Advance directives

Advance Directives Act: Directive to Physicians - 01/02/2020

The Texas Health and Safety Code authorizes the use of a written Directive to Physicians in accordance with these guidelines.

TMA Supports Medical Ethics Committee Review Law in Latest Challenge - 12/20/2019

TMA has joined several other organizations on a friend-of-the-court brief in a case challenging the state's medical ethics committee review law. In the most recent challenge, the mother of a 10-month-old girl who since birth has been on life-support at Cook Children’s Medical Center in Fort Worth, has sued the hospital and obtained a temporary restraining order to keep her daughter on life support.

Get Paid for End-of-Life Care Discussions With Patients - 07/18/2019

Since 2016, the Centers for Medicare & Medicaid Services has used two Current Procedural Terminology (CPT) payment codes for conversations about end-of-life treatment.

What the End-of-Life Bill Really Does - 05/03/2018

Putting our patient’s interest first sometimes means providing comfort care and allowing the patient to die a calm, peaceful, and honorable death. In the most cases, the patient, the physician, and the family agree on this course of action.

TMA, Others Weigh in on End-of-Life Care Lawsuit - 08/15/2017

TMA has signed on to a friend-of-the-court brief opposing a constitutional challenge to part of the Texas Advance Directives Act. That law protects physicians from liability for not performing life-sustaining interventions if the doctor believes further intervention isn't medically appropriate for the patient.

Help Physicians Honor Patients’ End-of-Life Wishes - 05/09/2017

End-of-life decisions cannot always be made in a contemplative fashion with adequate time to consider options, collect the needed witnesses, and draft and sign the proper documents. All too often, they must be made in the emergency department. We are seriously concerned that the bill as filed does not account for the realities that patients, families, and physicians face in emergency care.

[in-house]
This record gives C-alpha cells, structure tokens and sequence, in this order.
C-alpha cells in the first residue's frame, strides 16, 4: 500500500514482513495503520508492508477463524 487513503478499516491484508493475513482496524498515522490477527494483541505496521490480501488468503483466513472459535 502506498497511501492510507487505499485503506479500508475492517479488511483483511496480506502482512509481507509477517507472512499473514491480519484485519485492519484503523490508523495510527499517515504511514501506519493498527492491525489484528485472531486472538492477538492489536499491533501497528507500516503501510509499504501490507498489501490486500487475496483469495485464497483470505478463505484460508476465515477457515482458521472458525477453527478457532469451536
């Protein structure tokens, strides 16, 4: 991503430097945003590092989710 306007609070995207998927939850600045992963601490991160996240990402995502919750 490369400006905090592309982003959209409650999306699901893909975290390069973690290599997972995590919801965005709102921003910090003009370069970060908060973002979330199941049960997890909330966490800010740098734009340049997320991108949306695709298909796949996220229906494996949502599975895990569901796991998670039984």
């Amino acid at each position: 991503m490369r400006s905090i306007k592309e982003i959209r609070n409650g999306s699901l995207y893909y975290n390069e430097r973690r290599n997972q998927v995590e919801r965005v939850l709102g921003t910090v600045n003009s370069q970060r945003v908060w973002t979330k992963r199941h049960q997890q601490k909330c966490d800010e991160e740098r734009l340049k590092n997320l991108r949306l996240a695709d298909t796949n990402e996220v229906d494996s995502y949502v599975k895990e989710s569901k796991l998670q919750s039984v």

SB 675 Eviscerates Texas Advanced Directives Act - 05/20/2016

TMA opposes Senate Bill 675. Although the bill is quite short, its impact would be quite large. If passed as written, SB 675 would eviscerate a very good law – the Texas Advance Directives Act. It would subject terminally ill patients to unneeded pain and suffering, and expose physicians and caregivers to a very vague new cause of legal action.

Protecting the Patient-Physician Relationship at the End of Life - 05/20/2016

Senate Bill 303 and many of the other bills on this topic, alter the Texas Advanced Directives Act, which was written to provide families a reasonable process to resolve differences of opinion if difficult treatment decisions occur. This subject is so sensitive and thus must be handled delicately and thoughtfully. Changes to this law should be made only with support from patients and their families — as well as by the entire community of physicians, nurses, hospitals, nursing homes, and hospices who take care of patients near the end of life.

Politicians Play Doctor - 05/13/2016

Law Should Allow Physicians to Use Their Judgment Commentary — November 2014 Tex Med. 2014;110(11):11-12. By Rachel E. Solnick and Austin G. Meyer In Texas, as in all other states, a person who is unable to make his or her own medical decisions has the right to an advance directive (AD) for restricting medical treatment; that is, unless that person is pregnant. A pregnant woman in Texas loses her right to an AD; that is true regardless of the stage of her pregnancy and without regard for the medical circumstances of her pregnancy.  In Texas, the law bars women from generating an AD that is binding in pregnancy, and it bars physicians from following a pregnant patient's wishes if that patient is incapacitated. Taken to their logical conclusion, such laws abridge the fundamental right to refuse medical treatment by forcing treatment as prescribed by the legislature. We intend to show three fundamental problems with these laws.  First, they run counter to the intent of ADs. Second...

Law Provides Assurance - 05/13/2016

Advance Directives Act Doesn't Infringe on Pregnant Women's Rights Commentary — November 2014  Tex Med. 2014;110(11):9-10.  By Beverly B. Nuckols, MD The Texas Advance Directives Act prohibits the removal of "life-sustaining treatment" from patients who are pregnant, whether in the presence of a previous formal advance directive to physicians or when the patient's surrogates are acting in the interests of the incompetent patient. Rather than discriminate against the rights of women or specifically against pregnant women, the act is legal recognition of the unique relationship between a pregnant woman and her child in utero that is not mirrored in any other set of circumstances in nature or in medicine.  The act is an example of normative laws influenced by ethics. These generally lag behind medical and technological advances and the development of public opinion. Written in 1999 to consolidate and clarify several sections of Texas laws applying to patients, doctors, medica...